Ebola outbreak reminds us that we need pandemic preparedness

Ebola outbreak reminds us that we need pandemic preparedness
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Smallpox virus caused an estimated half-billion deaths in the 20th century before the World Health Assembly declared it eradicated in 1980. Our ability to diagnose and treat infectious diseases has advanced tremendously over the last century, but they continue to pose significant threats to public health. For example, the current Ebola outbreak in the Democratic Republic of Congo has become one of the worst in decades. Congress has already made substantial investments to guard against these threats and should ensure continued funding before the current authorization expires in 2020.

In recent decades, new dangers — including the emergence of lethal pathogens, such as severe acute respiratory syndrome (SARS) and Middle East respiratory syndrome (MERS), the increase in viral hemorrhagic fever outbreaks such as Ebola and Lassa fever and the rapid rise of antibiotic-resistant bacteria — threaten to outpace our ability to develop effective treatments. Overcoming these new and challenging obstacles — and protecting the public from a 21st century pandemic — requires preparation and resources.

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In response, Congress supported an effort in 2014 by the U.S. Department of Health and Human Services Office of the Assistant Secretary for Preparedness and Response (ASPR) to create 10 regional Ebola and special pathogen treatment centers (RESPTCs).

Located within existing hospitals, these state-of-the-art bio-containment units have enhanced capabilities to ensure patients with highly infectious diseases can be safely isolated and treated. ASPR also helped to create the National Ebola Treatment and Education Center to assist with education and preparedness at all health care facilities and provided needed resources to state health departments to bolster state and regional networks for infectious disease preparedness.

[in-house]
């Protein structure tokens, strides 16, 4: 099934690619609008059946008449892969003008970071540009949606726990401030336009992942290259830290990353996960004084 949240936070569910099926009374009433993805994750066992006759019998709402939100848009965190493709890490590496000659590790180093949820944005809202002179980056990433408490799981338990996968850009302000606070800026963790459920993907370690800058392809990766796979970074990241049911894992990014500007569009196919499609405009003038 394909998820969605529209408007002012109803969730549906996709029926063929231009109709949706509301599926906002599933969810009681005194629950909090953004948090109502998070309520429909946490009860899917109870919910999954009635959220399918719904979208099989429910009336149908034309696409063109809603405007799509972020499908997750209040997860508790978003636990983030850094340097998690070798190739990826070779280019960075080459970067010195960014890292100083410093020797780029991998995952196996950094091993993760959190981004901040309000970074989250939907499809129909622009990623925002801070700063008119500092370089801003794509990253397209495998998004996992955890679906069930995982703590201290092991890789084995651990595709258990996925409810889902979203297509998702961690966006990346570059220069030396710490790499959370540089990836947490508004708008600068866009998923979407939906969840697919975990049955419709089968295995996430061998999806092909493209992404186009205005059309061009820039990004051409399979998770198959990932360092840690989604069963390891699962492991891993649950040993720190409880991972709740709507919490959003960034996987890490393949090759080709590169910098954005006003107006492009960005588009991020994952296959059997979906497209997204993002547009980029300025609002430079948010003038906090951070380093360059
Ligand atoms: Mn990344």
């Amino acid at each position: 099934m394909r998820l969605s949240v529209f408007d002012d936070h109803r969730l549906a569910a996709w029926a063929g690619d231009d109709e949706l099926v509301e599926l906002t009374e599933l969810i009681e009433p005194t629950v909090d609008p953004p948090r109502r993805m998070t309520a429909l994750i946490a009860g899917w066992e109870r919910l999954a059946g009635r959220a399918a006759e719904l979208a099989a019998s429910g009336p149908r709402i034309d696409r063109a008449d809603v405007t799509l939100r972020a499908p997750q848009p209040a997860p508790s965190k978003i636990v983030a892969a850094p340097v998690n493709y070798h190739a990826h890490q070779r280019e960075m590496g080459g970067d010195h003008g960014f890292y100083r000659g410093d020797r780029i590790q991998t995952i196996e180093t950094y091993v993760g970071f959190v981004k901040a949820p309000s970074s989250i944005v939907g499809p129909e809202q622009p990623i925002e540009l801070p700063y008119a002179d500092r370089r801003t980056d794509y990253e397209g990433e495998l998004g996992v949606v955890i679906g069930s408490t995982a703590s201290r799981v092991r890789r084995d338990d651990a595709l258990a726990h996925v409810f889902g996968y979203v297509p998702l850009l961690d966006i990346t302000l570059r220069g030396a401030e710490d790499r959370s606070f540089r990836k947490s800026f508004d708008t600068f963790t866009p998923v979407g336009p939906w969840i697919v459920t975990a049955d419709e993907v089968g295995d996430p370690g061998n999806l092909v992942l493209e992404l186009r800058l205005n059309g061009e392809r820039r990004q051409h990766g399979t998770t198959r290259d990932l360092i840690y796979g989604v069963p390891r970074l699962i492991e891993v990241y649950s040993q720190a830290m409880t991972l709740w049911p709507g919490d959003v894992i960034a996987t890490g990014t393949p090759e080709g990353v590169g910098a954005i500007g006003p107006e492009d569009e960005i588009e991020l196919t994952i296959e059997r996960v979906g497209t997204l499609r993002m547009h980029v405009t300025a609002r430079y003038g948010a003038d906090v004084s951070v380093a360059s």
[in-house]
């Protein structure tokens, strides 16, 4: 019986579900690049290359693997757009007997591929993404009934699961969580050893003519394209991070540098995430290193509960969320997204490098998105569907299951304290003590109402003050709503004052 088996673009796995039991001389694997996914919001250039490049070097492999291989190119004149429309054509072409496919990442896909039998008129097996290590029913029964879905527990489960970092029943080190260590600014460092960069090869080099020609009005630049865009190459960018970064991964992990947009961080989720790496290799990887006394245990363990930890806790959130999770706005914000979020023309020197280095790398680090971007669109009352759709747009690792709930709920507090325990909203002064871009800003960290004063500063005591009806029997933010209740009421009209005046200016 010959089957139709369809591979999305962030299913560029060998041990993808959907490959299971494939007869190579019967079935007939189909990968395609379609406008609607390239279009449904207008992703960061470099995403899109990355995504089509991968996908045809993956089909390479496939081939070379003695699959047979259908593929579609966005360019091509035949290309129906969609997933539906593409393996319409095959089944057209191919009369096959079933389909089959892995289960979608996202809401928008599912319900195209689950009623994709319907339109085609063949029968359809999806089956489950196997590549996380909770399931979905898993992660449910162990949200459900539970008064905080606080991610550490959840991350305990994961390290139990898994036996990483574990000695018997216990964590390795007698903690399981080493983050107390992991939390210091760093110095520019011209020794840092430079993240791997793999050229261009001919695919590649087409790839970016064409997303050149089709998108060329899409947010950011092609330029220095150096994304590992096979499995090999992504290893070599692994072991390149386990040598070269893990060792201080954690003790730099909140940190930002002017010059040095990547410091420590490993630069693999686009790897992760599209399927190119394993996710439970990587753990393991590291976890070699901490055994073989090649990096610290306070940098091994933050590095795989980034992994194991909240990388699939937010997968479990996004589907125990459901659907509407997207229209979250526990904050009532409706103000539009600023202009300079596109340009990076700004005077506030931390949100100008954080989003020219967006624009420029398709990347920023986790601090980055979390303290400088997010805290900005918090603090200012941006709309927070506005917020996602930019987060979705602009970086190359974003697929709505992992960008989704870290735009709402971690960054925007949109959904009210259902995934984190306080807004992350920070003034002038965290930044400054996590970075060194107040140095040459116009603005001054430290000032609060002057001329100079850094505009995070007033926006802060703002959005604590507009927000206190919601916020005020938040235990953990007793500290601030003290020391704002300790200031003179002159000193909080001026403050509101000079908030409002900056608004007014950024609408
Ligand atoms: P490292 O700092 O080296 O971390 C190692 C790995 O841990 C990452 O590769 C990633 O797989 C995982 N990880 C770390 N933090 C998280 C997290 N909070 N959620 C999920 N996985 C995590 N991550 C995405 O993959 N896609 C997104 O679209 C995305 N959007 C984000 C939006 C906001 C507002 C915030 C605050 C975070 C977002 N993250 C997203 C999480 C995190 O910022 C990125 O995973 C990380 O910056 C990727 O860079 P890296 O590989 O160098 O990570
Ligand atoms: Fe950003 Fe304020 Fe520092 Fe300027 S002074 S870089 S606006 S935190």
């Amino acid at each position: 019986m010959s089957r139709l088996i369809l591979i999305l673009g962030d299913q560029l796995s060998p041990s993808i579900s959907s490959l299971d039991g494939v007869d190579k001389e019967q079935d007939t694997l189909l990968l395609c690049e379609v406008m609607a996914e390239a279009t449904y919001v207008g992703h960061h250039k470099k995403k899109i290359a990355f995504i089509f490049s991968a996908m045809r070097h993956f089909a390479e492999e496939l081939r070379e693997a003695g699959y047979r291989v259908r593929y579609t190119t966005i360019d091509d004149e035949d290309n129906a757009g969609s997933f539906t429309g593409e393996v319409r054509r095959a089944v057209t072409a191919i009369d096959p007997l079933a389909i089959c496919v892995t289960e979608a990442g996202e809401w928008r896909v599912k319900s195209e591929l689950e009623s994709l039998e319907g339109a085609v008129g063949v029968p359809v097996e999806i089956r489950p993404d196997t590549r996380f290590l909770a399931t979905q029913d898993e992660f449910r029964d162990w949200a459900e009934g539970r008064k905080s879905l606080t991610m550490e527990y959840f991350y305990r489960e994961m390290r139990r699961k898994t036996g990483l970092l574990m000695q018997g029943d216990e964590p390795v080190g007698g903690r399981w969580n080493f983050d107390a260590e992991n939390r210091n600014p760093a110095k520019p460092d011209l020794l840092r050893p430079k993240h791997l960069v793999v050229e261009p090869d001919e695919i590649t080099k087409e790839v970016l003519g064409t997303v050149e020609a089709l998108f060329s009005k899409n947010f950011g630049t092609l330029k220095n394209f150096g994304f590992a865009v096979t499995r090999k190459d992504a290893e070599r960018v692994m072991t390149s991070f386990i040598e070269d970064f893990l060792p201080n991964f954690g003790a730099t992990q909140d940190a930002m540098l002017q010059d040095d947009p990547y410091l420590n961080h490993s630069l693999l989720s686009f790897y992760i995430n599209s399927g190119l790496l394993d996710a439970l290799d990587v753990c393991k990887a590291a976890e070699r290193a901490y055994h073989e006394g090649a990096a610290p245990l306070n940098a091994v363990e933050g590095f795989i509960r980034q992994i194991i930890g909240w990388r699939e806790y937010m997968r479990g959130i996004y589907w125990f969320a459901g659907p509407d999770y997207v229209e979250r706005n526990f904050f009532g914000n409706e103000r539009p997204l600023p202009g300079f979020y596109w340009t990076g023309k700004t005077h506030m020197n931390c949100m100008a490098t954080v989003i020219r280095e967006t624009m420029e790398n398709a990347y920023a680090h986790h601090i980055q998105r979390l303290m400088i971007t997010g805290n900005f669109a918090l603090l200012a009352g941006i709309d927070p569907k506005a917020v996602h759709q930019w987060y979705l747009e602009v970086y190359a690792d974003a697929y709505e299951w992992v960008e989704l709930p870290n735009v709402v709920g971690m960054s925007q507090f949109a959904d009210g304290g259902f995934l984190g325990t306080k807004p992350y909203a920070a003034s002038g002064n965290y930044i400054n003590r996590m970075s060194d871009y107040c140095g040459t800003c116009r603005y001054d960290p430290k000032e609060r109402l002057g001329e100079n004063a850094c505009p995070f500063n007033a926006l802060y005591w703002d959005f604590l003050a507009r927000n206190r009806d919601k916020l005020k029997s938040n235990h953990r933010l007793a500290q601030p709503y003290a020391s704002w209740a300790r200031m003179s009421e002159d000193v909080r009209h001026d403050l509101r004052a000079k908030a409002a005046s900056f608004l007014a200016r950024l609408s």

These preparedness initiatives provide a tremendous resource, allowing our nation to better respond to threats from highly infectious diseases. The RESPTCs have increased the number of beds available to provide care for patients infected with highly contagious pathogens nearly twentyfold. Further, the efforts have greatly increased the nation’s collective knowledge and preparedness regarding infection prevention measures that keep health care workers, patients and the public safe.

This regional network of treatment centers and assessment hospitals, along with key public health, emergency medical services and other stakeholders, has also had an immeasurable impact on health system preparedness by strengthening relationships between hospitals and health departments as well as coordination among local, state and federal agencies.

In Maryland, for example, the collaboration between the Johns Hopkins Hospital bio-containment unit, Maryland Department of Health and five area hospitals prepared to receive, isolate and care for potential patients with Ebola or other high-consequence pathogens until transfer, promises to greatly strengthen overall preparedness across the region. This reflects the vision set forth by Robert Kadlec, assistant secretary of preparedness and response, to create an all-hazards, tiered, regional disaster health system based, in part, on the success of the RESPTC network.

Nationally and regionally, we are far better prepared to respond to an infectious disease threat, such as Ebola or pandemic respiratory virus, because of these dedicated federal resources. The preparedness capabilities may be put to the test at any time considering the ongoing Ebola outbreak in the Democratic Republic of Congo, recent cases of monkeypox in the U.K., persistent reports of MERS throughout the Middle East and the constant threat of novel, pandemic respiratory viruses.

We have an opportunity to build upon the infrastructure that has been put in place and continue strengthening our capabilities to meet these and other biologic threats. Congress can help achieve these goals by re-authorizing and appropriating investment in infectious disease preparedness.

Brian T. Garibaldi, M.D., directs the bio-containment unit at Johns Hopkins Hospital. He is also an associate professor of medicine and physiology at the Johns Hopkins University School of Medicine. Lisa L. Maragakis, M.D., M.P.H., is the senior director of infection prevention for the Johns Hopkins Health System. She is also an associate professor of medicine, epidemiology and health, policy and management at the Johns Hopkins University School of Medicine and the Bloomberg School of Public Health.